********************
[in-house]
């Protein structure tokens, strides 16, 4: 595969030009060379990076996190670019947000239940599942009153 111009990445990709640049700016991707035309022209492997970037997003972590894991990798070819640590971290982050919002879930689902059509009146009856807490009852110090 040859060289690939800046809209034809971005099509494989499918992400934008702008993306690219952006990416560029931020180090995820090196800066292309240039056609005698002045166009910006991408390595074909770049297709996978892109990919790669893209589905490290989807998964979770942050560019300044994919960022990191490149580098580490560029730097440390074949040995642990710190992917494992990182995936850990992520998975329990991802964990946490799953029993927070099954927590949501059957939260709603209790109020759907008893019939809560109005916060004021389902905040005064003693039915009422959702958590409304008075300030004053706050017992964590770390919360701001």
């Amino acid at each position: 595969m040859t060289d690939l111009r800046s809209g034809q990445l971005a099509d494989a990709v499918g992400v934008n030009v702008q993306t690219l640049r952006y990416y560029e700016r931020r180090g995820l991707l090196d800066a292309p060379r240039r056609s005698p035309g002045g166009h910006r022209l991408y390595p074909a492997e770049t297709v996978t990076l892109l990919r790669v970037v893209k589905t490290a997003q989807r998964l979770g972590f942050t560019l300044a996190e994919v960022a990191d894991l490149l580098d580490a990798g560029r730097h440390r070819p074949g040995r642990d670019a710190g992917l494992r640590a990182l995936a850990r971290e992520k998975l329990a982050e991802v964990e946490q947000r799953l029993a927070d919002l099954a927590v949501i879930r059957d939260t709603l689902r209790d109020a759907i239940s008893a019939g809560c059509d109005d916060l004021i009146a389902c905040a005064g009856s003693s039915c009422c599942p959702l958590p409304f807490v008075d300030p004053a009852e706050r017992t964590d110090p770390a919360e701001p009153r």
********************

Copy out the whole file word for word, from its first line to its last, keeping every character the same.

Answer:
[in-house]
């Protein structure tokens, strides 16, 4: 595969030009060379990076996190670019947000239940599942009153 111009990445990709640049700016991707035309022209492997970037997003972590894991990798070819640590971290982050919002879930689902059509009146009856807490009852110090 040859060289690939800046809209034809971005099509494989499918992400934008702008993306690219952006990416560029931020180090995820090196800066292309240039056609005698002045166009910006991408390595074909770049297709996978892109990919790669893209589905490290989807998964979770942050560019300044994919960022990191490149580098580490560029730097440390074949040995642990710190992917494992990182995936850990992520998975329990991802964990946490799953029993927070099954927590949501059957939260709603209790109020759907008893019939809560109005916060004021389902905040005064003693039915009422959702958590409304008075300030004053706050017992964590770390919360701001």
């Amino acid at each position: 595969m040859t060289d690939l111009r800046s809209g034809q990445l971005a099509d494989a990709v499918g992400v934008n030009v702008q993306t690219l640049r952006y990416y560029e700016r931020r180090g995820l991707l090196d800066a292309p060379r240039r056609s005698p035309g002045g166009h910006r022209l991408y390595p074909a492997e770049t297709v996978t990076l892109l990919r790669v970037v893209k589905t490290a997003q989807r998964l979770g972590f942050t560019l300044a996190e994919v960022a990191d894991l490149l580098d580490a990798g560029r730097h440390r070819p074949g040995r642990d670019a710190g992917l494992r640590a990182l995936a850990r971290e992520k998975l329990a982050e991802v964990e946490q947000r799953l029993a927070d919002l099954a927590v949501i879930r059957d939260t709603l689902r209790d109020a759907i239940s008893a019939g809560c059509d109005d916060l004021i009146a389902c905040a005064g009856s003693s039915c009422c599942p959702l958590p409304f807490v008075d300030p004053a009852e706050r017992t964590d110090p770390a919360e701001p009153r």